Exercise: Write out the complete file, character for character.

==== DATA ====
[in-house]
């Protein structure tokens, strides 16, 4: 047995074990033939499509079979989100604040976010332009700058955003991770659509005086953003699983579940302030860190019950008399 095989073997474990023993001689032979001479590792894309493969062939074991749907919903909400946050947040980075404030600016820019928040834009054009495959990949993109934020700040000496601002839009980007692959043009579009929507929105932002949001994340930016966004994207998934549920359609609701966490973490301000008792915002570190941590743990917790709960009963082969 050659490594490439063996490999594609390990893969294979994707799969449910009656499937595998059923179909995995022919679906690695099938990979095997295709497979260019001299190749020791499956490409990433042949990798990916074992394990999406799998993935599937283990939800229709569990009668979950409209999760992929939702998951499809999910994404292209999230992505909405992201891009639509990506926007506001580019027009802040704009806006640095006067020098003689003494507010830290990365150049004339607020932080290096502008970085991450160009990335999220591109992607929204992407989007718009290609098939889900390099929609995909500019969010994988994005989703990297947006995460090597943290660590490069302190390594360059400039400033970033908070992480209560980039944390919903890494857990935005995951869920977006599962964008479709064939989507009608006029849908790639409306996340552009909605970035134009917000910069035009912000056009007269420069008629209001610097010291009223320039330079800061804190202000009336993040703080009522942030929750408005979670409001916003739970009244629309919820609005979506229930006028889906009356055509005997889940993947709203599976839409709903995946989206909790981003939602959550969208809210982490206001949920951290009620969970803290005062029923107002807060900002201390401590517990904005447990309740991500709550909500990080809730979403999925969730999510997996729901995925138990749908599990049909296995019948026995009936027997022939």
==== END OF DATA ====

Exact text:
[in-house]
């Protein structure tokens, strides 16, 4: 047995074990033939499509079979989100604040976010332009700058955003991770659509005086953003699983579940302030860190019950008399 095989073997474990023993001689032979001479590792894309493969062939074991749907919903909400946050947040980075404030600016820019928040834009054009495959990949993109934020700040000496601002839009980007692959043009579009929507929105932002949001994340930016966004994207998934549920359609609701966490973490301000008792915002570190941590743990917790709960009963082969 050659490594490439063996490999594609390990893969294979994707799969449910009656499937595998059923179909995995022919679906690695099938990979095997295709497979260019001299190749020791499956490409990433042949990798990916074992394990999406799998993935599937283990939800229709569990009668979950409209999760992929939702998951499809999910994404292209999230992505909405992201891009639509990506926007506001580019027009802040704009806006640095006067020098003689003494507010830290990365150049004339607020932080290096502008970085991450160009990335999220591109992607929204992407989007718009290609098939889900390099929609995909500019969010994988994005989703990297947006995460090597943290660590490069302190390594360059400039400033970033908070992480209560980039944390919903890494857990935005995951869920977006599962964008479709064939989507009608006029849908790639409306996340552009909605970035134009917000910069035009912000056009007269420069008629209001610097010291009223320039330079800061804190202000009336993040703080009522942030929750408005979670409001916003739970009244629309919820609005979506229930006028889906009356055509005997889940993947709203599976839409709903995946989206909790981003939602959550969208809210982490206001949920951290009620969970803290005062029923107002807060900002201390401590517990904005447990309740991500709550909500990080809730979403999925969730999510997996729901995925138990749908599990049909296995019948026995009936027997022939």